Learning from learning and memory in bumblebees

Andre J. Riveros, Wulfila Gronenberg

Research output: Contribution to journalArticle

15 Scopus citations

Abstract

The difficulty to simultaneously record neural activity and behavior presents a considerable limitation for studying mechanisms of insect learning and memory. The challenge is finding a model suitable for the use of behavioral paradigms under the restrained conditions necessary for neural recording. In honey-bees, Pavlovian conditioning relying on the proboscis extension reflex (PER) has been used with great success to study different aspects of insect cognition. However, it is desirable to combine the advantages of the PER with a more robust model that allows simultaneous electrical or optical recording of neural activity. Here, we briefly discuss the potential use of bumblebees as models for the study of learning and memory under restrained conditions. We base our arguments on the well-known cognitive abilities of bumblebees, their social organization and phylogenetic proximity to honeybees, our recent success using Pavlovian conditioning to study learning in two bumblebee species, and on the recently demonstrated robustness of bumblebees under conditions suitable for electrophysiological recording.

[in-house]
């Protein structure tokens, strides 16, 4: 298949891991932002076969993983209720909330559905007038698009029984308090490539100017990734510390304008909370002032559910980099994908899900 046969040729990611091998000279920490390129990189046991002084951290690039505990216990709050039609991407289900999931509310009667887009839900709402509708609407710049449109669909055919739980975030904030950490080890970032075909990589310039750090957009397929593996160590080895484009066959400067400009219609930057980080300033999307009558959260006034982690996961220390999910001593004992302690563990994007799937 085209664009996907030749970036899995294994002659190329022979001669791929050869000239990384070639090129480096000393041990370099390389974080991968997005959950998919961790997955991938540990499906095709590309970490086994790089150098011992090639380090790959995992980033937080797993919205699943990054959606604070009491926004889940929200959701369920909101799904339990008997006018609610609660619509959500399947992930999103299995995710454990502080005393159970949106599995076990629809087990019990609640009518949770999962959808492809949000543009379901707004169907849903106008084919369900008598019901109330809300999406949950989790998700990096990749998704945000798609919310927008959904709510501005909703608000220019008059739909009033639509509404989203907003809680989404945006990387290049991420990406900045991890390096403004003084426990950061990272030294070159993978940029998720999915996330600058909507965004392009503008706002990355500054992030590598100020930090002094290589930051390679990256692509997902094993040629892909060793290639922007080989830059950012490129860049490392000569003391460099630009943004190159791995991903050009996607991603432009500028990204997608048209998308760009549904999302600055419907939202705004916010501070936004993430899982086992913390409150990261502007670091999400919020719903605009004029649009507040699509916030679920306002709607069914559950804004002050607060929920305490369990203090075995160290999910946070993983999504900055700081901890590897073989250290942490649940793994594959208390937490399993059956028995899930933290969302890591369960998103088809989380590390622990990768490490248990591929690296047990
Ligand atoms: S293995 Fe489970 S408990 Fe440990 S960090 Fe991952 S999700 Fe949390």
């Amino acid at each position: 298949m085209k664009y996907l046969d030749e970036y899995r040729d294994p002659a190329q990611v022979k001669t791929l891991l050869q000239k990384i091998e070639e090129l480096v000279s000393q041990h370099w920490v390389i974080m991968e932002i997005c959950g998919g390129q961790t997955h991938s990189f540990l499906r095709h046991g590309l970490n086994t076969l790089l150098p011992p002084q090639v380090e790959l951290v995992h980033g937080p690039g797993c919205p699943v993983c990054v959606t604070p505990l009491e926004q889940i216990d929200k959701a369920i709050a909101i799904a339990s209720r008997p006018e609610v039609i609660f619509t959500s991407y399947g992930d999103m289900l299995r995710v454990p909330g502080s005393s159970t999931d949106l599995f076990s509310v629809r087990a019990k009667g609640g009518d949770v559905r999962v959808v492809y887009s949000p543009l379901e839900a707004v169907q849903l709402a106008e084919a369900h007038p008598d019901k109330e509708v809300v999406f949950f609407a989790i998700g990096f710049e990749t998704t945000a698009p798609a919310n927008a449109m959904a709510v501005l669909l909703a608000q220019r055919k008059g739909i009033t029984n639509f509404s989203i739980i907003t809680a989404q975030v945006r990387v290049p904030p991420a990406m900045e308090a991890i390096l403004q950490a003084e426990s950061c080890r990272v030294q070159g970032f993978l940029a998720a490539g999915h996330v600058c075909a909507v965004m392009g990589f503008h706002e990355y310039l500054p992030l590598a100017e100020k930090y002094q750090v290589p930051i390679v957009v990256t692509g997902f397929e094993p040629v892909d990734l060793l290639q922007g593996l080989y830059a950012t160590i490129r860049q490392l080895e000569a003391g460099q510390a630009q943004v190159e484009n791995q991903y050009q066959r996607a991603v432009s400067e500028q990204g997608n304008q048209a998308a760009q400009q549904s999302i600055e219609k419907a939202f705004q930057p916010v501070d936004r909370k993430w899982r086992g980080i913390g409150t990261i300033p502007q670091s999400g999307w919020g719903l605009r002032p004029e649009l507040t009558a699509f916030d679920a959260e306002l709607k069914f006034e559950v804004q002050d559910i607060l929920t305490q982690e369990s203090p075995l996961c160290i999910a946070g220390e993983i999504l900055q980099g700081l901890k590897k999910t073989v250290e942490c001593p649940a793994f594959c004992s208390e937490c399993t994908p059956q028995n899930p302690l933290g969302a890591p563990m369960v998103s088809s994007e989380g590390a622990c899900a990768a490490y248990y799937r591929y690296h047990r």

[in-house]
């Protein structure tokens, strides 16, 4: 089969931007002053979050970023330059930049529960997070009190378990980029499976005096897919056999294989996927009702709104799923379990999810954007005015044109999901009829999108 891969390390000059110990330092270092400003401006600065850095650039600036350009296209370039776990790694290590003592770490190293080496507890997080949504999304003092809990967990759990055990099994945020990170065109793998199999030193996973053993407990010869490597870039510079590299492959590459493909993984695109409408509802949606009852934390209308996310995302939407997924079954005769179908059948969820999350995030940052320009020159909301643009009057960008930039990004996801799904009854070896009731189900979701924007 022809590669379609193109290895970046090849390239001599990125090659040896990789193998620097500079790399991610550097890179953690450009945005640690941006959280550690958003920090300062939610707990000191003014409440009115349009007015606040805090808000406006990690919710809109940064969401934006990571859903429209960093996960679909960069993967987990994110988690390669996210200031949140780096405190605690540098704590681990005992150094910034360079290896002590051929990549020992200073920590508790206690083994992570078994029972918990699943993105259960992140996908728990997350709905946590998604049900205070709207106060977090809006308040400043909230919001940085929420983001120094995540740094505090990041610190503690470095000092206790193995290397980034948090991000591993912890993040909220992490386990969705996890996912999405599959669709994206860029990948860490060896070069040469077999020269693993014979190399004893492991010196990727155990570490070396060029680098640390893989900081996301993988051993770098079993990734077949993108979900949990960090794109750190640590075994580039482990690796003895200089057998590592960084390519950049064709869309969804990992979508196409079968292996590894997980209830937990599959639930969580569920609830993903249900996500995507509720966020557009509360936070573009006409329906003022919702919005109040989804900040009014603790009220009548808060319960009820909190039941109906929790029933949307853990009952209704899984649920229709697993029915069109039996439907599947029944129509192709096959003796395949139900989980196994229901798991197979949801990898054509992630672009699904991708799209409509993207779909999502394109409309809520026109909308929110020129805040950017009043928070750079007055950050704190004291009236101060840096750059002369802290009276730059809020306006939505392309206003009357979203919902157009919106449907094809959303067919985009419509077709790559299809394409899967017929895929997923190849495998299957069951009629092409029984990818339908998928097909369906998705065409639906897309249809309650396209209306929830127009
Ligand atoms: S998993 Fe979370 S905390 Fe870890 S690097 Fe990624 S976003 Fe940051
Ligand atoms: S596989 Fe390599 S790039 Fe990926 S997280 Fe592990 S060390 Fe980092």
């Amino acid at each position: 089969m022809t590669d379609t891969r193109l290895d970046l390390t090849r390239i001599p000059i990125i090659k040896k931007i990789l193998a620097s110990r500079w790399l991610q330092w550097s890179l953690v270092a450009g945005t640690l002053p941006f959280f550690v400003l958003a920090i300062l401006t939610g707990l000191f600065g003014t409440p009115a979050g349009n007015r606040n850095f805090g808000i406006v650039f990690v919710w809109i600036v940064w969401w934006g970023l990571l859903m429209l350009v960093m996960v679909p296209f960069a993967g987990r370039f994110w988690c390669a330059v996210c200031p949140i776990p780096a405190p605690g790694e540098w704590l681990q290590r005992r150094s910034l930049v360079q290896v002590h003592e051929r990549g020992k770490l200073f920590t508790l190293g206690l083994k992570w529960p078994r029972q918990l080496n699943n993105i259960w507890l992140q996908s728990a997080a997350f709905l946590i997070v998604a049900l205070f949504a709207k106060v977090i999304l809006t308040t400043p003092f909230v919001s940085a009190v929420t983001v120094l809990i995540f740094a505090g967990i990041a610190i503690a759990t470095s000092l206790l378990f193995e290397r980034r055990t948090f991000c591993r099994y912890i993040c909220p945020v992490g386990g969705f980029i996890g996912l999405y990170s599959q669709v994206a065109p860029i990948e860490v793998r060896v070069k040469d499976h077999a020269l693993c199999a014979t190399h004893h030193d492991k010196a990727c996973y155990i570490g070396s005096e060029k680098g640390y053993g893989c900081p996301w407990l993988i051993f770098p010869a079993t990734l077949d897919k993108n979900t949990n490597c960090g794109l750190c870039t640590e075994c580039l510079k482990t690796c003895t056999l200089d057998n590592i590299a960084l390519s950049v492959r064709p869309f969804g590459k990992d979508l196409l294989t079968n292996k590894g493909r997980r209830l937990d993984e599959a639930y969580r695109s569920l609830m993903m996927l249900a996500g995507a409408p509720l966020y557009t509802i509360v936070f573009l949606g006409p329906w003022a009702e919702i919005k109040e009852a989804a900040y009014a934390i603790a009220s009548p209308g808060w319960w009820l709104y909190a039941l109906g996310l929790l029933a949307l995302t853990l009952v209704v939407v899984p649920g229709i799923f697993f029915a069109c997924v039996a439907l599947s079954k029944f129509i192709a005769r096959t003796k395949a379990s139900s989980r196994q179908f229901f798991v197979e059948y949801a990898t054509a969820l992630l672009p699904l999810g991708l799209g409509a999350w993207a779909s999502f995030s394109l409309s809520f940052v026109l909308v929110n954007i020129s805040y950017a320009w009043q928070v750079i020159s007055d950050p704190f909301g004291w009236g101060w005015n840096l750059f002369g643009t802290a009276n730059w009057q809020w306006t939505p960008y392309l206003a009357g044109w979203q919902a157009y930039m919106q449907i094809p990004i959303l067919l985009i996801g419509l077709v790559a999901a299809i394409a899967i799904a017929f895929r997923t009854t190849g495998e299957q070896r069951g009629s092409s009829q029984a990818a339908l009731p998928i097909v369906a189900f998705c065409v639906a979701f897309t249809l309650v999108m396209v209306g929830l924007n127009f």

Original languageEnglish (US)
Pages (from-to)437-440
Number of pages4
JournalCommunicative and Integrative Biology
Volume2
Issue number5
DOIs
StatePublished - Dec 1 2009

Keywords

  • Animal model
  • Apis
  • Bees
  • Bombus
  • Insect cognition

ASJC Scopus subject areas

  • Agricultural and Biological Sciences(all)

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